The “-ism” frame

In response to wonderful fisking by Ed of a really silly Creationist screed, Archy comments on the use of the terms “Darwinist” by Creationists, as a marketing tool to paint biologists as dogmatic, while at the same time avoding the term “creationist” in order to paint themselves as scientific:

Their use of the terms “Darwinism” and “Darwinist” aren’t the result sheer ignorance; it’s a carefully thought out propaganda strategy. An “-ism” implies an ideology or a dogma. It moves evolution out of science and into the land of politics or religion: though which is based on faith or blind adherence and not reason. Americans are trained to be suspicious of ideology and like to believe that their beliefs are practical and nonideological (whether they really are or not is another question). Just getting the word “Darwinism” before the audience gains them a few points in any argument. This is the same reason that some Creationists use the terms “evolutionism” and “evolutionist” to describe our side.

DuaneSmith and Ron Chusid also look at it from a marketing perspective.
Earlier, I argued that the current marketing strategy of using these terms originated in a genuine inability to comprehend a non-dogmatic view of the world:

….But not a “Darwinist” or “evolutionist” – those two words are Creationists’ constructs. They arise from the basic misunderstanding of evolution. Being religious believers they cannot fathom that people can operate outside of the realm of belief, thus they assume that evolution is a belief, akin to and in competition with their belief.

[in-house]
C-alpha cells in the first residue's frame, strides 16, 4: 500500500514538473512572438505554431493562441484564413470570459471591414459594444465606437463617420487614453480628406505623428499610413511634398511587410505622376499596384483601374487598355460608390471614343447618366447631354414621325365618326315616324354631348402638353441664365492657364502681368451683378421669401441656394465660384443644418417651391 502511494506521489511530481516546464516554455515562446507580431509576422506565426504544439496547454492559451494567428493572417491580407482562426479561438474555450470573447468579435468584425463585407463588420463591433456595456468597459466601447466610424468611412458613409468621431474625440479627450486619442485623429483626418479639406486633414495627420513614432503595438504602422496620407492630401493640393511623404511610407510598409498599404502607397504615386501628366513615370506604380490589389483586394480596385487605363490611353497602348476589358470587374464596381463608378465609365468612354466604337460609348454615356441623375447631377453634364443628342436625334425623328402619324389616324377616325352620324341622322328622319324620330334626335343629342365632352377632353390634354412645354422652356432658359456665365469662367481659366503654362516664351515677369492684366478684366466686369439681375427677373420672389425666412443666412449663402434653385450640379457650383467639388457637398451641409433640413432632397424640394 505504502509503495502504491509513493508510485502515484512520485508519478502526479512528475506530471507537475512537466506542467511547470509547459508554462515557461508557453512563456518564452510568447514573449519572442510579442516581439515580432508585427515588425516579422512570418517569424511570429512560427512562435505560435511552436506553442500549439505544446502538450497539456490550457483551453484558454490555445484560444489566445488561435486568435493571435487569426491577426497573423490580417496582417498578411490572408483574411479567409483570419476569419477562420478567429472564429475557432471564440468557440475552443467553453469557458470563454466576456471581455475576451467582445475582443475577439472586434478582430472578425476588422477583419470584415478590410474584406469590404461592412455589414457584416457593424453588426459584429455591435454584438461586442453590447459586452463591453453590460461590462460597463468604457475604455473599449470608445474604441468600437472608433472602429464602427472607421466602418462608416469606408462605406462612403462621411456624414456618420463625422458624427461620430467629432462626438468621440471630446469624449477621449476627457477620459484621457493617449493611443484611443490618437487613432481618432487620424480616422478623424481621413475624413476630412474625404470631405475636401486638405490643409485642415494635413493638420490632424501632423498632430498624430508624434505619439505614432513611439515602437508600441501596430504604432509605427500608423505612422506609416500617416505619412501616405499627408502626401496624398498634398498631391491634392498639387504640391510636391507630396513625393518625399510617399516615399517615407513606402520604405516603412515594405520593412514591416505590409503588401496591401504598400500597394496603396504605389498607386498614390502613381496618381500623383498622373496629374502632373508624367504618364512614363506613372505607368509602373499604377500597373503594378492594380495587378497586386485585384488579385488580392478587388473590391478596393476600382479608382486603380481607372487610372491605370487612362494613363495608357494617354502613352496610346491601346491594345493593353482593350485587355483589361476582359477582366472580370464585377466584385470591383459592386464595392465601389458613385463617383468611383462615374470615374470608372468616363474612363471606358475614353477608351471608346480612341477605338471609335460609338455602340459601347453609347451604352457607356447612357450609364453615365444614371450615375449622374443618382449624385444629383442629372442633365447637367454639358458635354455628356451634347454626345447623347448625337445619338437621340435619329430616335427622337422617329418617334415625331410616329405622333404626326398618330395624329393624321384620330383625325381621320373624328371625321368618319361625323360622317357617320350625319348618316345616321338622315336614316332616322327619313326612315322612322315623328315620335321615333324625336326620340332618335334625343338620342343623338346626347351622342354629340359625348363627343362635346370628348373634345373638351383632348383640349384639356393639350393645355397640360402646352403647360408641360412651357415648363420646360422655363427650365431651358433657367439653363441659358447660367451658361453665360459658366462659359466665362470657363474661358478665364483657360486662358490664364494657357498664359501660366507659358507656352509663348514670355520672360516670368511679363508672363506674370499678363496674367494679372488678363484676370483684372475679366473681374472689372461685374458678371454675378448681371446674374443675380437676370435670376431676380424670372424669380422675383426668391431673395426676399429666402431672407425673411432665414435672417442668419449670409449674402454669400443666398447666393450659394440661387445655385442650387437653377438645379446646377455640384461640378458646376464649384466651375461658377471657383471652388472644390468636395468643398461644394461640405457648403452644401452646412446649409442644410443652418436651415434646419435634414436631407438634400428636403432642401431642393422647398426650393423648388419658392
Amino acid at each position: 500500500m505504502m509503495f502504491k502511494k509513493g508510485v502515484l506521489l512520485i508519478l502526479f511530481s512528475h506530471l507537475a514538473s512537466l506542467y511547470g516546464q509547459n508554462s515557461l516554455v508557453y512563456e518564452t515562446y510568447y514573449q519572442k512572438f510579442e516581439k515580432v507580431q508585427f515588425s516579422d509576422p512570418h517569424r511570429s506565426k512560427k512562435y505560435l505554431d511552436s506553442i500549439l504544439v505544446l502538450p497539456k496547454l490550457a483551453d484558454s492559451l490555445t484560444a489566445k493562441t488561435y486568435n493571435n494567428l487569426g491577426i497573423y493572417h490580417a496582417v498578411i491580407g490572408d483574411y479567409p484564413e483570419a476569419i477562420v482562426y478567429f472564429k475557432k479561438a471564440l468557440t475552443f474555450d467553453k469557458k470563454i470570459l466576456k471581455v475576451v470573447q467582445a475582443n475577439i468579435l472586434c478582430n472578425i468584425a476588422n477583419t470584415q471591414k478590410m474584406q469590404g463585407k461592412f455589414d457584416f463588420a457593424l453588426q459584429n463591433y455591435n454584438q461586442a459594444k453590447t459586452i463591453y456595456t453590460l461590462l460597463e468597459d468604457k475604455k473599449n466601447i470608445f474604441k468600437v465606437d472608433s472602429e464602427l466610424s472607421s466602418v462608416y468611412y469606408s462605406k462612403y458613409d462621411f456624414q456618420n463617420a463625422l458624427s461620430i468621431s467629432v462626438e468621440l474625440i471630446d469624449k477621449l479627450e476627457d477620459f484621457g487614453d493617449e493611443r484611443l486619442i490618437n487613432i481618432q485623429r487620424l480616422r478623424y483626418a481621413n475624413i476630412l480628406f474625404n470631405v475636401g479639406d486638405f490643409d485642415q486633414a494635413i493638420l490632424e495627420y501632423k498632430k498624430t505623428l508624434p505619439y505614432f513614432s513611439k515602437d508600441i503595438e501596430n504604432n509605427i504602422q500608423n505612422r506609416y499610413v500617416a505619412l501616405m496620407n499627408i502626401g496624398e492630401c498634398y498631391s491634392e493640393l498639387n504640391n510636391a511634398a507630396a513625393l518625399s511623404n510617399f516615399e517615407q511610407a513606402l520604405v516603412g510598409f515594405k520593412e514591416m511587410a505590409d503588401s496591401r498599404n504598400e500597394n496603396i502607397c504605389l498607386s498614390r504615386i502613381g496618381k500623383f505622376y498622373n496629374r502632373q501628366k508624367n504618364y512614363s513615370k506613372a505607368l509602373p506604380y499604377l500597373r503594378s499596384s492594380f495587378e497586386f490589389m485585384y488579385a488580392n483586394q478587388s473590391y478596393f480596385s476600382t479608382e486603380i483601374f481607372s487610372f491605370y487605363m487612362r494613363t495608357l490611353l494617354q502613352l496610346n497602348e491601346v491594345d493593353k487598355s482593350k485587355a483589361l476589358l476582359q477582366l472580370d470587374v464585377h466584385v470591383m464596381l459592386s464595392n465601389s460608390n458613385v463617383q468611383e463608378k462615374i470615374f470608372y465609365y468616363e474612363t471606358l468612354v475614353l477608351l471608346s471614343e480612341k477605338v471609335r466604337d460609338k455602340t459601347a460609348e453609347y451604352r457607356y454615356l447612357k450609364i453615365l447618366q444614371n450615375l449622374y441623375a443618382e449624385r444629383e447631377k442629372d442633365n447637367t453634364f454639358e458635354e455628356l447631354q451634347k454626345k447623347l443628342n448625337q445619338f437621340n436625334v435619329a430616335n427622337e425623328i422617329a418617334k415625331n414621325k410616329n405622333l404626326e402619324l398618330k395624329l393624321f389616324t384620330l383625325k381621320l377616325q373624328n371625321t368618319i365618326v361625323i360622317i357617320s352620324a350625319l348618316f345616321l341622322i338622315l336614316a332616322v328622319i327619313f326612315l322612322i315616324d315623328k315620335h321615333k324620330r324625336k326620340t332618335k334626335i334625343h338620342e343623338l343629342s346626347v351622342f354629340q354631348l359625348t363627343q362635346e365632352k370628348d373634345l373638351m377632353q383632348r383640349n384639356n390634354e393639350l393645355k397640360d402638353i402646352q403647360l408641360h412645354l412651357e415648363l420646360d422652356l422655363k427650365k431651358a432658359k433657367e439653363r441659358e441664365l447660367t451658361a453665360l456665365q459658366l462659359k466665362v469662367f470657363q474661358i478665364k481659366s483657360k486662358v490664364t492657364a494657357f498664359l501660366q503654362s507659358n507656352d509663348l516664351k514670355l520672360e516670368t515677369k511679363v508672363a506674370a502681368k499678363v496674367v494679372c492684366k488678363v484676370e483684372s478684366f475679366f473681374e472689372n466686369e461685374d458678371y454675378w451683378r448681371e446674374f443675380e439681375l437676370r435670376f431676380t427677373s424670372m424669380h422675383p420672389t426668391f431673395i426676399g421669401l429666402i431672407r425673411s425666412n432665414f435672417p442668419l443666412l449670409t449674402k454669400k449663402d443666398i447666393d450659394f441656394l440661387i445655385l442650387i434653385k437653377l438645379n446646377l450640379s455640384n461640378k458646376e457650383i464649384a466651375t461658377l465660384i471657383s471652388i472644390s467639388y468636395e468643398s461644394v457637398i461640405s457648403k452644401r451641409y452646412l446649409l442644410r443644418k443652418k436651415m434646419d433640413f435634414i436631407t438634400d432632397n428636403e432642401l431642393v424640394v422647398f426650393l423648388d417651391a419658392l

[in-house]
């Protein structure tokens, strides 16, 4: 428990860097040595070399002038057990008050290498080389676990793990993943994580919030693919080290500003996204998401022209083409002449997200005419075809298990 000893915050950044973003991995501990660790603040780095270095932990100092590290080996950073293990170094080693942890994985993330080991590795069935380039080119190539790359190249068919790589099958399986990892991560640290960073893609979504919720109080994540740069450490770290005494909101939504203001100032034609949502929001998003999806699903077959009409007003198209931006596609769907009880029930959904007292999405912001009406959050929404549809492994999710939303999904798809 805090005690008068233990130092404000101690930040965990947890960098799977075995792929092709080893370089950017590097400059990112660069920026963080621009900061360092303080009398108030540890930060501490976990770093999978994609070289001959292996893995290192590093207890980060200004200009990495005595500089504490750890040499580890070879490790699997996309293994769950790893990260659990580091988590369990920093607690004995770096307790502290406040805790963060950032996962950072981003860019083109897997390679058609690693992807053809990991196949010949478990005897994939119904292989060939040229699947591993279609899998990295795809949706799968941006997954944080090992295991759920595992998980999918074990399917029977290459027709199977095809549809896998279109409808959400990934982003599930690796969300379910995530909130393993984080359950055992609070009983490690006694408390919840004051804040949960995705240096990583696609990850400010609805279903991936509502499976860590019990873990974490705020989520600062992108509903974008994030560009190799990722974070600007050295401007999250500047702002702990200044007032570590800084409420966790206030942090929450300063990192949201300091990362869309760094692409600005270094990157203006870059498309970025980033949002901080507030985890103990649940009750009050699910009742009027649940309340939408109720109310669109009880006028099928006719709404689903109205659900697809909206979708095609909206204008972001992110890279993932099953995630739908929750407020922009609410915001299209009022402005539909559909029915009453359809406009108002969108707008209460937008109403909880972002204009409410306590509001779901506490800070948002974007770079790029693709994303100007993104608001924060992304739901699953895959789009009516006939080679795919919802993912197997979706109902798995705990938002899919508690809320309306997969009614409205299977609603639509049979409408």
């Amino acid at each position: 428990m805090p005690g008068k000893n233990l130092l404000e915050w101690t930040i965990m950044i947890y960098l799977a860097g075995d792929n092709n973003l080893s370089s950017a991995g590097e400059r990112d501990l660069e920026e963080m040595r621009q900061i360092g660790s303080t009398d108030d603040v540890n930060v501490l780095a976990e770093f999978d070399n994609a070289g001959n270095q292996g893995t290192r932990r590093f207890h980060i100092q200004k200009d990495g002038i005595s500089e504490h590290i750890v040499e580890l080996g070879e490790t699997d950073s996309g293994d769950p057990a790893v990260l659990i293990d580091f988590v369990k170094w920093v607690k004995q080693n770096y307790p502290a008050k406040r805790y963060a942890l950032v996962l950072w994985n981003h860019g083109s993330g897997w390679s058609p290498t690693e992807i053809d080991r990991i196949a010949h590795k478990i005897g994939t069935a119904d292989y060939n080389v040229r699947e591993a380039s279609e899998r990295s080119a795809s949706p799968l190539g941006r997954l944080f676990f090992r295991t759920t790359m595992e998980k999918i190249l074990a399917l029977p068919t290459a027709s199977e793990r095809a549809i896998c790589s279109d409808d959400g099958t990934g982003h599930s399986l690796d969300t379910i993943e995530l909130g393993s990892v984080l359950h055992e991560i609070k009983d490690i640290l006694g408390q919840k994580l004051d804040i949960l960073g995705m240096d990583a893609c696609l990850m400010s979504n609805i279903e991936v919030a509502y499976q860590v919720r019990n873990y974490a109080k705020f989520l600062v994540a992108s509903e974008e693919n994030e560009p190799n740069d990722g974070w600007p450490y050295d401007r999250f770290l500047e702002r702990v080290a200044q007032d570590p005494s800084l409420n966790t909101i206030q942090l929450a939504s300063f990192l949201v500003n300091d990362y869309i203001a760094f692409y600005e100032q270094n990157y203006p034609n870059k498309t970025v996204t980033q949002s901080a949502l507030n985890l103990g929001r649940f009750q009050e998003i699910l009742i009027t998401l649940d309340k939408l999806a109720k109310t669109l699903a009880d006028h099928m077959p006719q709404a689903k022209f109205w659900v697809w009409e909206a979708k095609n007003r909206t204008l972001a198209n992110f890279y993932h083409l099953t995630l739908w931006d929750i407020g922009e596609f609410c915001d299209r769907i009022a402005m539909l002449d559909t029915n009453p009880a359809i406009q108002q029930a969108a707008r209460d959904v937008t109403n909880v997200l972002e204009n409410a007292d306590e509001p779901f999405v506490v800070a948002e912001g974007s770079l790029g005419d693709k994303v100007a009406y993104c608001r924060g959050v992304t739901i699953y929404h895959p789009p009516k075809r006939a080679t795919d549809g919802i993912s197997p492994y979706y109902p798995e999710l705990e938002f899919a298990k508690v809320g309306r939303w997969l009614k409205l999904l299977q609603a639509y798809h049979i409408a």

Those two terms (“evolutionist” and “Darwinist”) have lately also been used on purpose, as code-words for their own audience. They understand that using these terms implies (and turns on a frame of mind in the listeners) that evolution is a religious belief. It is similar to the way I think of myself as a member of the Democratic Party, but Republicans prefer to use the Luntzism “Democrat Party”. It’s all about framing the debate.

And the word “democratic” is avoided by the Right because it reminds listeners that the Republican party is un-democratic and anti-democratic. They all went to the same propaganda schools.

3 responses to “The “-ism” frame

  1. One point: “Darwinist” and “evolutionist” are terms that existed long before creationists came up with their skewed definitions. A Darwinist was, in the late nineteenth century, one who accepted a set of ideas that derived from Darwin, in evolutionary biology. And an “evolutionist” is a specialist in evolution, just as a chemist is a specialist in chemistry. This usage was common until the 1970s, when it fell out of favour in the face of creationist misrepresentation.

  2. I don’t think it’s just because “it fell out of favor in the face of creationist misrepresentation,” although that’s a big part of it. It’s rather moot: if you’re a biologist, it’s almost a given that you accept “change over time” and “descent with modification.” Biologist, as a label, is simply more to the point.